The Black Lives Matter Global Network Foundation, the organization named for the social justice movement, raised more than $90 million in 2020 and gave roughly a quarter of that to local Black Lives Matter chapters and affiliated organizations, according to its impact report.
The document says the group's fundraising broke records with average donations amounting to $30.64 with more than 10 percent recurring. Much of BLM's growth comes from the attention paid in 2020 to police violence against Black people as the heavy focus was placed on the deaths of people like George Floyd, Breonna Taylor, Rayshard Brooks, and many others massive demonstrations resulted.
“We want to show folks that we have a voice here and that our voice carries weight,” the foundation wrote in the report.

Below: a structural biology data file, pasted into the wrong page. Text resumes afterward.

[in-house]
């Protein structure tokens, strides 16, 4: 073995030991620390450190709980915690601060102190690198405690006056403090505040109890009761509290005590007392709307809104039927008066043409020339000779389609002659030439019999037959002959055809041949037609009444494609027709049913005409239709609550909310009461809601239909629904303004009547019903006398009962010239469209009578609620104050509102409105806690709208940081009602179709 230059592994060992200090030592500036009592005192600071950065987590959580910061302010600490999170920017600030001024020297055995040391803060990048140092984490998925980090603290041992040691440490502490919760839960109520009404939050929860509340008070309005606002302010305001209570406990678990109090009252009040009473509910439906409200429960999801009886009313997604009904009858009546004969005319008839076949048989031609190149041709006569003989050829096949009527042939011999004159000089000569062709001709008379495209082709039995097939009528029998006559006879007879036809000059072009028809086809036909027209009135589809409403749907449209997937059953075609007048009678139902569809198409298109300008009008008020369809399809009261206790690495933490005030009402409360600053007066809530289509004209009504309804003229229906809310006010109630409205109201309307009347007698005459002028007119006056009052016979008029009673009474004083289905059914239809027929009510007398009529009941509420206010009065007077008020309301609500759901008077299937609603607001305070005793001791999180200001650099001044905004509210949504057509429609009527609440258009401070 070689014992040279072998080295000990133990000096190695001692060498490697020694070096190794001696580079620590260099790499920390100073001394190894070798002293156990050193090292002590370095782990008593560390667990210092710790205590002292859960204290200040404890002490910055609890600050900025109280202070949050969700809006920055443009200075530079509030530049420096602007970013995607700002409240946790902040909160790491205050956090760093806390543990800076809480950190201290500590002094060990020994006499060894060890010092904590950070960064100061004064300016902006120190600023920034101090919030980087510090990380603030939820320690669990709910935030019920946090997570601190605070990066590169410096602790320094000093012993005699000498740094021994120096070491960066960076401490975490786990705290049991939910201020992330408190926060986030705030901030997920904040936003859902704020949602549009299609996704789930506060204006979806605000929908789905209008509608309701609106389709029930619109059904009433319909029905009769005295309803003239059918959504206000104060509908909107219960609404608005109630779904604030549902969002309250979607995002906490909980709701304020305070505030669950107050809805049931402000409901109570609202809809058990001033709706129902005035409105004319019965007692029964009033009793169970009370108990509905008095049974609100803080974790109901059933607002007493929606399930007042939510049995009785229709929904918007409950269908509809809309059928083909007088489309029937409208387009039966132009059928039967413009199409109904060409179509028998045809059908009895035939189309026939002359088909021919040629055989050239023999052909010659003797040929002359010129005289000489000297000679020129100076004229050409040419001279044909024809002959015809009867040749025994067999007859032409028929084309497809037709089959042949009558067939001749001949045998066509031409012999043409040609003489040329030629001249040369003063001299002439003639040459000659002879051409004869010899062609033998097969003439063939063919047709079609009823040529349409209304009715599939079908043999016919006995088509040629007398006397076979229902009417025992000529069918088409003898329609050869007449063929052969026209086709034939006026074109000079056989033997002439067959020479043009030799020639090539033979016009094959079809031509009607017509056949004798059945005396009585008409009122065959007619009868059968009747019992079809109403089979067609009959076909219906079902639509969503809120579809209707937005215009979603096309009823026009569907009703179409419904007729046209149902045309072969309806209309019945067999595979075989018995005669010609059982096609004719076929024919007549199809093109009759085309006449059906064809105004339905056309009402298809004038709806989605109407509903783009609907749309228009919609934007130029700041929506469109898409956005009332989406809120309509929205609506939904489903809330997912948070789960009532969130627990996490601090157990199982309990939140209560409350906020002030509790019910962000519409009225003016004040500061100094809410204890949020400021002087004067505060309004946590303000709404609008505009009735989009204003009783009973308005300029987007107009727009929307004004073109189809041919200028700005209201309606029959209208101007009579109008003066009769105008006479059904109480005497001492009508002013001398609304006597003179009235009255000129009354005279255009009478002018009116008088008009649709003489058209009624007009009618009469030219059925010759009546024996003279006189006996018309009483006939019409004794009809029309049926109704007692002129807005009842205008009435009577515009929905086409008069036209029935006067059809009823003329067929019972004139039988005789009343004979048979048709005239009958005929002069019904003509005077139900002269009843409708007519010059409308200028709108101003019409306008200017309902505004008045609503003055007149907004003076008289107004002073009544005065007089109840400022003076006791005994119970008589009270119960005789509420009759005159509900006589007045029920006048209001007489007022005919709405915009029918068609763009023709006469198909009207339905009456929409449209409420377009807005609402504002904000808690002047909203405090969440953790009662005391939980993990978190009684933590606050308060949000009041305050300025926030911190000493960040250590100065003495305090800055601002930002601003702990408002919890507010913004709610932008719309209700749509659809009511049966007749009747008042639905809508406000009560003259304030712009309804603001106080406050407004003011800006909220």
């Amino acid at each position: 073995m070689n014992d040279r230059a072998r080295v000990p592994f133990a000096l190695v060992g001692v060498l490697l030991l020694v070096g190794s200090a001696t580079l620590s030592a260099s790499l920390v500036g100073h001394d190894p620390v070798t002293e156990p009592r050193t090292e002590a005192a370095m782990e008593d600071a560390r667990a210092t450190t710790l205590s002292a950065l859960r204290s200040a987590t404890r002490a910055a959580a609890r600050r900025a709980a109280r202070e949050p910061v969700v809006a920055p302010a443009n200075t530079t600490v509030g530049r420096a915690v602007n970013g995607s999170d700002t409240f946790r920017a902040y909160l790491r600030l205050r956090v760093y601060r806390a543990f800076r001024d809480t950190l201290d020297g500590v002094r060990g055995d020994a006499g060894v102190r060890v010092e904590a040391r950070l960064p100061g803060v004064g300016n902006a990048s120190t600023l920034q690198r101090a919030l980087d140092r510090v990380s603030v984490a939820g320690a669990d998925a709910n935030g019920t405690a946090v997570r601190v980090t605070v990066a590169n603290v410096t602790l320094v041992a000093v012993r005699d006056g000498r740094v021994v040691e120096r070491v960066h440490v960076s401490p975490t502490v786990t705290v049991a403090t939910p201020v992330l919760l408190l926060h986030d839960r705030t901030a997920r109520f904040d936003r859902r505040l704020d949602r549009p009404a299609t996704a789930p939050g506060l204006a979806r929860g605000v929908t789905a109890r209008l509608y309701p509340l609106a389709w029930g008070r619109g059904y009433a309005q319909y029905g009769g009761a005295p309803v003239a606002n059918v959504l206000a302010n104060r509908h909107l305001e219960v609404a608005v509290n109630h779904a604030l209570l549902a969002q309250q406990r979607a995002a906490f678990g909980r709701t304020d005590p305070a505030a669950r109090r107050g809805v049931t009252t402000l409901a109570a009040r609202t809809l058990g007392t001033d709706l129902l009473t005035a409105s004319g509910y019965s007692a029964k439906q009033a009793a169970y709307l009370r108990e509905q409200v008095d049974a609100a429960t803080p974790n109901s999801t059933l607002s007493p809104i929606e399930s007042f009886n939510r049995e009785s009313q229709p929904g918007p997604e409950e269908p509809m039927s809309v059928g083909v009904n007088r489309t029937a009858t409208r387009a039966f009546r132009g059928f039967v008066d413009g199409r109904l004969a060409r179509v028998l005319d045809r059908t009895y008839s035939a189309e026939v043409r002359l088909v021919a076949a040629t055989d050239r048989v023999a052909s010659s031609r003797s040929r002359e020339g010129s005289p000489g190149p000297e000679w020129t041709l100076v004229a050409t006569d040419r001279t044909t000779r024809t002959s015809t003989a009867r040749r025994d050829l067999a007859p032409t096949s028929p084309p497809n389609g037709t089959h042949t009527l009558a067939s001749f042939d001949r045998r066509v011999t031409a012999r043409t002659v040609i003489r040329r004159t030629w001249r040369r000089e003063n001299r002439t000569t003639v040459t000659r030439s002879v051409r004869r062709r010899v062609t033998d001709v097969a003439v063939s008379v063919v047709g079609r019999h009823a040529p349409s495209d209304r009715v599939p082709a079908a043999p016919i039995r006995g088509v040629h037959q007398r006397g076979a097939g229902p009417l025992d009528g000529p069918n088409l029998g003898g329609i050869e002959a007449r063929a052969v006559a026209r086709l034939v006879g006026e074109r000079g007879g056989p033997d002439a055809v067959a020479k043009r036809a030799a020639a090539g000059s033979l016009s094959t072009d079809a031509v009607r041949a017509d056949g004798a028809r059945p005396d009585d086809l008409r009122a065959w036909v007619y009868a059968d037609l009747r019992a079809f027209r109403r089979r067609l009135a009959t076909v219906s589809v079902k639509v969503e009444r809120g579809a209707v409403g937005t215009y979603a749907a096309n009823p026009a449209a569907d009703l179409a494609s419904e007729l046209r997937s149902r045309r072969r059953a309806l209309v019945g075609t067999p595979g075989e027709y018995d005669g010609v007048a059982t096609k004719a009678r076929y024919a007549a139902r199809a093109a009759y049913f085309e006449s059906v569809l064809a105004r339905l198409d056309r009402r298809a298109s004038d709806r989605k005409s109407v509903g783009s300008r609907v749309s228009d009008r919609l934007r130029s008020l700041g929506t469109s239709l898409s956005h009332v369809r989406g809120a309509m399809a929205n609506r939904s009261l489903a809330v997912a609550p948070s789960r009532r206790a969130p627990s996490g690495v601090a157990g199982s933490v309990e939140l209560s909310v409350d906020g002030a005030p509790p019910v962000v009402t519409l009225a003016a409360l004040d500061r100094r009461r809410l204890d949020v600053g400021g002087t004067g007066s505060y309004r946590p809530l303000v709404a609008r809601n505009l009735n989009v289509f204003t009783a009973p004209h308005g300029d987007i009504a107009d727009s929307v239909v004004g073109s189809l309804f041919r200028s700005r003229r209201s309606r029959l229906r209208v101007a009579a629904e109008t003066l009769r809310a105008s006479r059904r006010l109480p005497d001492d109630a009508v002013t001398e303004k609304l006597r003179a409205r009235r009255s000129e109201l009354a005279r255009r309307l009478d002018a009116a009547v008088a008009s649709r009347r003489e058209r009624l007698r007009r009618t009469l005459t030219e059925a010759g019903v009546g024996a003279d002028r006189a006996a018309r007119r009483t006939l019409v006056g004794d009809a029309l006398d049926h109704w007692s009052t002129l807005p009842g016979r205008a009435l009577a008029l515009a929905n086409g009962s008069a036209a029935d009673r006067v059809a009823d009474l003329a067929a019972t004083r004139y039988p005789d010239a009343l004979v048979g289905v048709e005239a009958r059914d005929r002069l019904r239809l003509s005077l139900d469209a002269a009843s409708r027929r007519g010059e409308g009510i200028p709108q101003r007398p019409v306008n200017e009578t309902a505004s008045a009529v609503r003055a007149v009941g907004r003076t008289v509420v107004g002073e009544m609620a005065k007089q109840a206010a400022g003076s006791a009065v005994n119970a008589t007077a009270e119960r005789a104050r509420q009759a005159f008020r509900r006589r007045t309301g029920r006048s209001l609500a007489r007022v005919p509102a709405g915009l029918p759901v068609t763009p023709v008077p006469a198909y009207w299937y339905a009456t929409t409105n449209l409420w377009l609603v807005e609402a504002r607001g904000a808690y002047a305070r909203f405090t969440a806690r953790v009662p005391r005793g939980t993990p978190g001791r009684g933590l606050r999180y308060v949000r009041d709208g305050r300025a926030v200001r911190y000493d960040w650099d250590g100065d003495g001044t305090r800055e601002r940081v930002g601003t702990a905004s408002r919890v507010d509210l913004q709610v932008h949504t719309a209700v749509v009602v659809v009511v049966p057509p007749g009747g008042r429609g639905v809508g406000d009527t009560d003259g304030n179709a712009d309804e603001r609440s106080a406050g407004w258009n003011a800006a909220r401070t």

The group is beginning to show how far its reach can travel. According to the report, using its email list of 1.9 million people, the group sent a single email and raised more than $82,000 for six local grassroots organizations.
With the use of social media, BLM has created broad awareness of the Black human rights struggle. Its Instagram following is now at 4.3 million, Twitter at 1 million, and Facebook at 750,000. It also launched a digital ad campaign on multiple platforms that had more than 51 million total impressions -- or the number of times a user sees an ad.
As the movement and the organization grow, its leadership says it will remain focused on political action, working for realistic answers to police violence. This includes the prosecution of officers responsible for Black people's deaths, legislative advocacy like divesting funds from policing systems, and reimagining public safety. The group says it will push for the BREATHE Act's federal passage, which could facilitate these things.
“We want to uplift Black joy and liberation, not just Black death,” the organization wrote. “We want to see Black communities thriving, not just surviving. These realities were not achieved in 2020, nor will they be achieved in the next year. We know systemic change takes time, so we’re in it for the long haul.”
Photo Credit: Jason Whitman/NurPhoto via Getty Images
TRENDING IN NEWS